(FYI: Implementing cash register dams was a concept developed early on by the BOR. Dams were therefore built solely for generating and selling electricity for a profit. Some, like the Glen Canyon Dam, were on-demand hydroelectric facilities (meaning, if the added kilowatts were needed, then its facility would generate the power and sell it). When, in the 1940s, Western States harvested their share of the Colorado River’s resources as fast as possible, the bounty wasn’t enough until Congress produced the means to satisfy such vested interests. Cash register dams also came under a term the BOR called, river-basin accounting, which somehow got mixed up with another term, river-basin planning. However, both ideas were designed to do two entirely different things. Because there was a need to show a profit for the bureau’s numerous large and small projects in operation, as well as those still scheduled to develop, the BOR was mandated by Congress to meet the objectives of its own economic feasibility requirements, something the agency could not do in the 1930s. Eventually, a cash register approach fused with a novel plan to meet its goals. By the 1940s, the bureau looked at the challenge it faced with a fresh perspective. In short, it considered an entire river basin as an integrated project that could derive a substantial income from various projects the agency managed, especially power-generating stations. The BOR could then fund other lesser-producing projects deemed non-economically feasible. With consolidation of garnered funds, and the coupling of planning and accountability for river-basin projects, commissioners in charge of these projects looked more confidently into the agency’s future and considered other rivers to be managed in a similar way.)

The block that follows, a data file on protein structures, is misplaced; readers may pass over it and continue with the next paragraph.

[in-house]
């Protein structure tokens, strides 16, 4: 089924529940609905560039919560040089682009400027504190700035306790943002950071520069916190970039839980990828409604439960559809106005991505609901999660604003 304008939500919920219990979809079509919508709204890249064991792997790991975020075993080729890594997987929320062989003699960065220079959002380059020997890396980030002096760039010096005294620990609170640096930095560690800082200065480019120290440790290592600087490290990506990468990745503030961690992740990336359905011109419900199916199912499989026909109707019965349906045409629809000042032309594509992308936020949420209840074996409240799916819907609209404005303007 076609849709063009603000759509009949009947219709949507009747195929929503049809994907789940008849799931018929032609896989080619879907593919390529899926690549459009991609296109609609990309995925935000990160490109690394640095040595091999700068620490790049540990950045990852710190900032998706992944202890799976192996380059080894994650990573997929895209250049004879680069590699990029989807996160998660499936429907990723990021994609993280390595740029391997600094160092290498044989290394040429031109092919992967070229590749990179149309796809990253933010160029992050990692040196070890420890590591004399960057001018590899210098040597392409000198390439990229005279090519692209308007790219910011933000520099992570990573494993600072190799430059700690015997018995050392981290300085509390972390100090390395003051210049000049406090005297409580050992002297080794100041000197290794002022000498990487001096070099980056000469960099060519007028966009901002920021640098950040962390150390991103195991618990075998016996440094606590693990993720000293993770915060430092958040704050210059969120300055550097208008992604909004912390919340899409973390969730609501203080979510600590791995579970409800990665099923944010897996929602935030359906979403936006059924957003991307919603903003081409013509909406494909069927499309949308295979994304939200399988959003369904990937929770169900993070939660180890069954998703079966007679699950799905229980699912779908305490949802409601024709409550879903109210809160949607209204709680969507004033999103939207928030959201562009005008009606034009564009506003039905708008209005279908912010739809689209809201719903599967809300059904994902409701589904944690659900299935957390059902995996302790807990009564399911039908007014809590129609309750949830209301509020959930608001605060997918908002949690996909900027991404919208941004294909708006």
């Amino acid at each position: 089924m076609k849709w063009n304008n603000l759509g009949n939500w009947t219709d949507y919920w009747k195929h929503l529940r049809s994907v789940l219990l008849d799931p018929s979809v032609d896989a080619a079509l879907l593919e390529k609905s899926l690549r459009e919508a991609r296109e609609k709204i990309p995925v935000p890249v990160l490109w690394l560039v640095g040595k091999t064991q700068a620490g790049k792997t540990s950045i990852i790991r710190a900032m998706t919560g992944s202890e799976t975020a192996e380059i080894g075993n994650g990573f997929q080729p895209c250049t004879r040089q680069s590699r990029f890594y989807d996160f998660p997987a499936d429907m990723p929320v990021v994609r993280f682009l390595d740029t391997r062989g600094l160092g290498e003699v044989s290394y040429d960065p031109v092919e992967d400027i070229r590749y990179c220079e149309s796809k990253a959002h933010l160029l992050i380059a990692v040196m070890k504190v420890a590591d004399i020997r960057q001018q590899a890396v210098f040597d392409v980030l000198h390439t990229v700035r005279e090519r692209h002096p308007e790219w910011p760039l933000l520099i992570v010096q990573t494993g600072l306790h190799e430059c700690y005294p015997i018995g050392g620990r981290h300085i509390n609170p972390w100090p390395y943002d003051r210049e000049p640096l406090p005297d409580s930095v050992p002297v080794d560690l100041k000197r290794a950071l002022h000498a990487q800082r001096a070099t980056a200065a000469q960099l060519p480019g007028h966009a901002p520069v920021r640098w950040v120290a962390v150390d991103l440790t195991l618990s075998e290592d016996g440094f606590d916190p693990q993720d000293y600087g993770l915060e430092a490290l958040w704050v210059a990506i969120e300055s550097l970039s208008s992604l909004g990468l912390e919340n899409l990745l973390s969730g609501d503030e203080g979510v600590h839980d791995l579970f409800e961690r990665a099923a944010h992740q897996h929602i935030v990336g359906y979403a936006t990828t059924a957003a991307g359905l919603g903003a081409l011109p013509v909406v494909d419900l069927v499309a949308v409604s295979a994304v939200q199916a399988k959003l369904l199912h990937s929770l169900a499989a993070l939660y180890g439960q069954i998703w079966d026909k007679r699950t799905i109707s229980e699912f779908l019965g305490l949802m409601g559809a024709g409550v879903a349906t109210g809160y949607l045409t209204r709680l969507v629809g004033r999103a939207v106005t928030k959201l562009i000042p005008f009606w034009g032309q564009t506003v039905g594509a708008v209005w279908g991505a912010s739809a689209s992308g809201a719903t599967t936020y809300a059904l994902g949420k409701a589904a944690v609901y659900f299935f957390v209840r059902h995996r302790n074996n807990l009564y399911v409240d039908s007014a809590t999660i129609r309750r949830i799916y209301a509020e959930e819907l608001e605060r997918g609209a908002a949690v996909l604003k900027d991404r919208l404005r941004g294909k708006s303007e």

To Dredge Or Not To Dredge: This statement, of course, remains notable as it is a commonly conceived idea that might cleanse Lake Powell of its silt accumulation ailment. Remembering how someone once came up with an analogy of some 30,000 dump trucks pouring loads of sediment into the lake on a daily basis, that is, a combined inflow of three rivers funneling into the basin (not including the Dirty Devil River’s load that empties its muddy water into the Colorado River just below Cataract Canyon), there is no denying the fact rivers in this part of the country are doing exactly what nature intended: transporting a breakdown of sedimentary rock material, mostly sandstone clastic particles. Yet there are those who think or assume Lake Powell can take care of itself and on its own; that its basin is ‘plenty big enough’ to gorge itself with this stuff and function for hundreds of years. Unequivocally, this statement is erroneous as it is misleading.